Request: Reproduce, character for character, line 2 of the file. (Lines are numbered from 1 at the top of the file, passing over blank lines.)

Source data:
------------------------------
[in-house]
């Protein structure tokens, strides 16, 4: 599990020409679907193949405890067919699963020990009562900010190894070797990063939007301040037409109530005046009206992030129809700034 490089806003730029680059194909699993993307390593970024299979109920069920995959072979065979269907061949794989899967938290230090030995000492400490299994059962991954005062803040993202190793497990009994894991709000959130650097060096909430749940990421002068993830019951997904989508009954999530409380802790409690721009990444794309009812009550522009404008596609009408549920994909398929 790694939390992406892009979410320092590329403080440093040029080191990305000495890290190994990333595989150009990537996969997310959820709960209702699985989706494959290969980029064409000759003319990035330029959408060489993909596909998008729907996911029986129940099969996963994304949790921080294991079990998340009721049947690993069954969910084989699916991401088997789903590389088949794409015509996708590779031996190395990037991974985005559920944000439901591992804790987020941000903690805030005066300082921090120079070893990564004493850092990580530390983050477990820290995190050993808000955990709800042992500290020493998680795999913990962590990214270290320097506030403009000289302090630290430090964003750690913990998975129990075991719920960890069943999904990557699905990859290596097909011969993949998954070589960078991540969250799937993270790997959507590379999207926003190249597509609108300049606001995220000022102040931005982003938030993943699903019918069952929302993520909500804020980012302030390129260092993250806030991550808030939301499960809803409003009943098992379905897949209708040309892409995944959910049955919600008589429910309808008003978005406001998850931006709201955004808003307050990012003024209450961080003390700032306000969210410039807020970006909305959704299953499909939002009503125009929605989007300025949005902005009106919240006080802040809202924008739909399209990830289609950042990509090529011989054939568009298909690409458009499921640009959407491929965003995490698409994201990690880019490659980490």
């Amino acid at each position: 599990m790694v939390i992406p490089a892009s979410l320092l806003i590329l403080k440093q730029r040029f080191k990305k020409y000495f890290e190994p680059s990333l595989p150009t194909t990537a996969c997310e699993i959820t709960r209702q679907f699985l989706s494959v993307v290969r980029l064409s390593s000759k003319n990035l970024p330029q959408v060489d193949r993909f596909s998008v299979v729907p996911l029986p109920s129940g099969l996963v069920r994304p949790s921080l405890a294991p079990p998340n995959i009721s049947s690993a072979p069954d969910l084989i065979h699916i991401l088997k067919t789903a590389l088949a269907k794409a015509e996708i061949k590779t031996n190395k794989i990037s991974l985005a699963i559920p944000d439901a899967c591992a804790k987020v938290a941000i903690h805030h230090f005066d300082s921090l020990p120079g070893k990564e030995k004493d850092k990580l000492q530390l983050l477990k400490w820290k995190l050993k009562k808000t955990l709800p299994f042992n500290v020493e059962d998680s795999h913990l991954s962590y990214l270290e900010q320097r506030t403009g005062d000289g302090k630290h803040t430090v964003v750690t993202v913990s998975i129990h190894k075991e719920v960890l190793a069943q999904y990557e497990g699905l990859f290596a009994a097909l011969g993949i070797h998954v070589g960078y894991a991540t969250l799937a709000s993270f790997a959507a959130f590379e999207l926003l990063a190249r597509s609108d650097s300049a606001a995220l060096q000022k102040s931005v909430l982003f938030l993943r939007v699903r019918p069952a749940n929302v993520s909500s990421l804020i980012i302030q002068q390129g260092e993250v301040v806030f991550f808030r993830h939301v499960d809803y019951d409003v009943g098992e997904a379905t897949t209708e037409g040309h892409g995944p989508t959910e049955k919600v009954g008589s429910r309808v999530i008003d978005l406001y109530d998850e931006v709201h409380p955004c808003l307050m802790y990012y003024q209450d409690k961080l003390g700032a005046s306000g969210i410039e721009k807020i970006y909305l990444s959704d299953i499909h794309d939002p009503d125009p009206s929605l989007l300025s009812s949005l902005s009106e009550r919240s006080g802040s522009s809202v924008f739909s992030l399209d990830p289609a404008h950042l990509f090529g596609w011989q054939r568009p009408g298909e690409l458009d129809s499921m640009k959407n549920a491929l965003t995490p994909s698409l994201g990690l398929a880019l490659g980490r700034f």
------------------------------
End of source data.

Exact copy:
């Protein structure tokens, strides 16, 4: 599990020409679907193949405890067919699963020990009562900010190894070797990063939007301040037409109530005046009206992030129809700034 490089806003730029680059194909699993993307390593970024299979109920069920995959072979065979269907061949794989899967938290230090030995000492400490299994059962991954005062803040993202190793497990009994894991709000959130650097060096909430749940990421002068993830019951997904989508009954999530409380802790409690721009990444794309009812009550522009404008596609009408549920994909398929 790694939390992406892009979410320092590329403080440093040029080191990305000495890290190994990333595989150009990537996969997310959820709960209702699985989706494959290969980029064409000759003319990035330029959408060489993909596909998008729907996911029986129940099969996963994304949790921080294991079990998340009721049947690993069954969910084989699916991401088997789903590389088949794409015509996708590779031996190395990037991974985005559920944000439901591992804790987020941000903690805030005066300082921090120079070893990564004493850092990580530390983050477990820290995190050993808000955990709800042992500290020493998680795999913990962590990214270290320097506030403009000289302090630290430090964003750690913990998975129990075991719920960890069943999904990557699905990859290596097909011969993949998954070589960078991540969250799937993270790997959507590379999207926003190249597509609108300049606001995220000022102040931005982003938030993943699903019918069952929302993520909500804020980012302030390129260092993250806030991550808030939301499960809803409003009943098992379905897949209708040309892409995944959910049955919600008589429910309808008003978005406001998850931006709201955004808003307050990012003024209450961080003390700032306000969210410039807020970006909305959704299953499909939002009503125009929605989007300025949005902005009106919240006080802040809202924008739909399209990830289609950042990509090529011989054939568009298909690409458009499921640009959407491929965003995490698409994201990690880019490659980490």